I don't know much about Mr. Manning other than he was mistreated in the military because he was openly gay and that he was an "analyst". What that means is that he was supposed to be a linguist, but failed to meet the minimum criteria or it means he failed out of his language courses. The army makes a habit of "recouping" its lost investment by turning these guys into "analysts". That said, he shouldn't have had access to that stuff as a PFC and I'd be surprised if it was him alone.

The Law Talking Guy said...

I don't know who made the mistake, but I do know that State has its own resposnbility to protect its own secrets.

Anonymous said...

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Thanks for sharing this link - but unfortunately it seems to be down? Does anybody here at have a mirror or another source?


Dr. Strangelove said...

I think USWest may be jumping to conclusions regarding Manning's training and access. Most Air Force and Marine intelligence analysts are not and never tried to become linguists--and I have no reason to believe the Army should be any different. And the clearance he is alleged to have misused is typical for servicemen with that rank and specialty.

As USWest suggests, there is little that any branch of the military, or any government agency, can do to increase the security of their computer networks without impairing their ability to use them. The balance is difficult to strike, and if anything, I suspect they already err too far on the side of security. In the end, the security of classified data always depends on the trustworthiness of those who are authorized to access it.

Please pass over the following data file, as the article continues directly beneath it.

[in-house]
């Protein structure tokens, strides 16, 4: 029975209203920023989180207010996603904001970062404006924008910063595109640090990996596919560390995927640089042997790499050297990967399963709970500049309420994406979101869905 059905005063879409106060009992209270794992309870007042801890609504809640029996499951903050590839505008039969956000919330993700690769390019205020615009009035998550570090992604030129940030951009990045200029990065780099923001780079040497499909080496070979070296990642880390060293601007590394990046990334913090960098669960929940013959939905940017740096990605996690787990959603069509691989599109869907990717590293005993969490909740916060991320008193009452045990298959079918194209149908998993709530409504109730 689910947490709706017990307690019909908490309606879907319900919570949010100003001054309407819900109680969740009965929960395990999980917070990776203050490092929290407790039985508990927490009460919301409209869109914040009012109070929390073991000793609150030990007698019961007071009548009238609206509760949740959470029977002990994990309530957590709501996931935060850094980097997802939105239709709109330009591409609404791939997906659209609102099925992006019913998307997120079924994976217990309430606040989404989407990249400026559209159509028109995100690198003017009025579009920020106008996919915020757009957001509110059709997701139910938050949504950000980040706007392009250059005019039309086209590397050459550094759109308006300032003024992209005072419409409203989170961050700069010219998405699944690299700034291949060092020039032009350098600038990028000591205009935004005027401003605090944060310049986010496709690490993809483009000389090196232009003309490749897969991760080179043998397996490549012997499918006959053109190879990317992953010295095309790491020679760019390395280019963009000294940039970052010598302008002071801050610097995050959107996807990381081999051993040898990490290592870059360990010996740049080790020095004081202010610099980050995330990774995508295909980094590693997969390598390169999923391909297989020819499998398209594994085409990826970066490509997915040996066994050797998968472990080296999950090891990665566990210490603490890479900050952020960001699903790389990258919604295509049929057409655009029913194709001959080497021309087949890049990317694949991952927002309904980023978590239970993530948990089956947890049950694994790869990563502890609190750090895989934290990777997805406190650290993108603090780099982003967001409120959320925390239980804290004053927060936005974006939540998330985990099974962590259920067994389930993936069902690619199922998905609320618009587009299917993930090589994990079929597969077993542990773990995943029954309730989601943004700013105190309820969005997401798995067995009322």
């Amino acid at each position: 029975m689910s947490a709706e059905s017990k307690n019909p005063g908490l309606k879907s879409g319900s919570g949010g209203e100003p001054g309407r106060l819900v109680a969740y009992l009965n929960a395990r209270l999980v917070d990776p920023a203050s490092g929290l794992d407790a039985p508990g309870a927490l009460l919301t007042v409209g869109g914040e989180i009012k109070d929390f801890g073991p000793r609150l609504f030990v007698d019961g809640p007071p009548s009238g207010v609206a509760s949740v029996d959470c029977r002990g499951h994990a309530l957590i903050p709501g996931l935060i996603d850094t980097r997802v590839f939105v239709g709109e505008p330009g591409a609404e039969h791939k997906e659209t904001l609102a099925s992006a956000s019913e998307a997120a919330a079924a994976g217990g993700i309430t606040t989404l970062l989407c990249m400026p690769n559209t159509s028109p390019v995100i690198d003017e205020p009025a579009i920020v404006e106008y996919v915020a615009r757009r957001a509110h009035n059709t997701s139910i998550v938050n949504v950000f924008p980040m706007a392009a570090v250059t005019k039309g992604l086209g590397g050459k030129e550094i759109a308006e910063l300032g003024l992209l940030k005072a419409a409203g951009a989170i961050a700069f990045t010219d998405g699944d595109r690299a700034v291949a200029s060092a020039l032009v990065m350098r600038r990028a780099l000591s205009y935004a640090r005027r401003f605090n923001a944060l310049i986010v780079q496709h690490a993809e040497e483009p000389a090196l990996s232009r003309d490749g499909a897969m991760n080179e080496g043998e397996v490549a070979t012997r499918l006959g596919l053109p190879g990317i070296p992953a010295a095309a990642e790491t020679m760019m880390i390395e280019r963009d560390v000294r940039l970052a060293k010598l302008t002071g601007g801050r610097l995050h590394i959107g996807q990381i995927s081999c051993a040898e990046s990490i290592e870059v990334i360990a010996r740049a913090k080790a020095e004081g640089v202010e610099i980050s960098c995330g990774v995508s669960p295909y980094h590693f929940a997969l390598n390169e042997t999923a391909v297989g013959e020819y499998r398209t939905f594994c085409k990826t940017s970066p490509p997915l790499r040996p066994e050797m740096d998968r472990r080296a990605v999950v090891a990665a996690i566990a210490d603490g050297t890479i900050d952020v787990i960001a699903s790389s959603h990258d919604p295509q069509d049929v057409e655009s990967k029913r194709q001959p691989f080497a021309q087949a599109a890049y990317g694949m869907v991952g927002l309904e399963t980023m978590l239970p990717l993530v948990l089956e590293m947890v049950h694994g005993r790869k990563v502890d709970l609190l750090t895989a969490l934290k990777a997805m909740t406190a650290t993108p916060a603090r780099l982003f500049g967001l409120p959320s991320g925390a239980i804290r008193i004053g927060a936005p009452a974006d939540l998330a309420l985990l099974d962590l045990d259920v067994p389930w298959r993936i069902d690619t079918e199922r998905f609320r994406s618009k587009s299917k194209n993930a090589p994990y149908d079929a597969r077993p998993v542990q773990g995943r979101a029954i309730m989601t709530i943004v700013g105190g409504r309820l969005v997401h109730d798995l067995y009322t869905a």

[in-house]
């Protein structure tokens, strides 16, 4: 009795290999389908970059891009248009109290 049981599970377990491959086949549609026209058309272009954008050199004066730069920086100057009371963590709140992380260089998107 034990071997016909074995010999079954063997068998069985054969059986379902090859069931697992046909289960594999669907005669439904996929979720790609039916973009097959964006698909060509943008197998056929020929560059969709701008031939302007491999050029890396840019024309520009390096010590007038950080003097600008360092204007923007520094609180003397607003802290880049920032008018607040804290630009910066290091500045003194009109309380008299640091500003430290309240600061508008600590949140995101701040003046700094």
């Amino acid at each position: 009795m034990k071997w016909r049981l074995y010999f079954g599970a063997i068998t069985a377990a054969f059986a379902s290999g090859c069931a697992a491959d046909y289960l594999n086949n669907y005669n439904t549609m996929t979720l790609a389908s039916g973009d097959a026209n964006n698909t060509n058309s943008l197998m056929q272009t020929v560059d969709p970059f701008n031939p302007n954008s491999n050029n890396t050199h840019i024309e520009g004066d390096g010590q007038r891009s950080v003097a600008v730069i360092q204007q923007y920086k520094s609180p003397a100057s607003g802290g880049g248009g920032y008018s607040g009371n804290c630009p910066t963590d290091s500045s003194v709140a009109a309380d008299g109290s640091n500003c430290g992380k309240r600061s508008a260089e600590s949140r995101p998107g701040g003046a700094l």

Regardless of the extent of the damage that may have been done, if Manning deliberately gave this information to Wikileaks, then he did not merely leak information to a website--he committed treason, punishable by death. For his sake, I hope Manning has a very good lawyer.

Raised By Republicans said...

Hey Dr. Strangelove,

Yes, I hope he has a good lawyer too.

RE: The leaks themselves... I heard an interesting discussion about them on NPR the other day. The guest on the show was saying that the leaks actually show the high quality of US diplomacy. He said, "We see them doing exactly what they say they are doing. There is no hidden agenda, and they are working to resolve the most serious problems." That's good. It shows countries that the signals the US government sends via diplomatic channels are credible. That's not true for every government out there. Granted, most governments don't need Wikileaks to figure that out. But it would be good for most US voters to hear this sort of thing - to the extent foreign policy is an important issue for them.

Dr. Strangelove said...

I think RbR has hit on something important. Sure, the documents show a few snarky comments, but otherwise they show that we are in fact doing what we say we are doing. It would be interesting if, in the long run, these leaks end up helping US diplomacy...!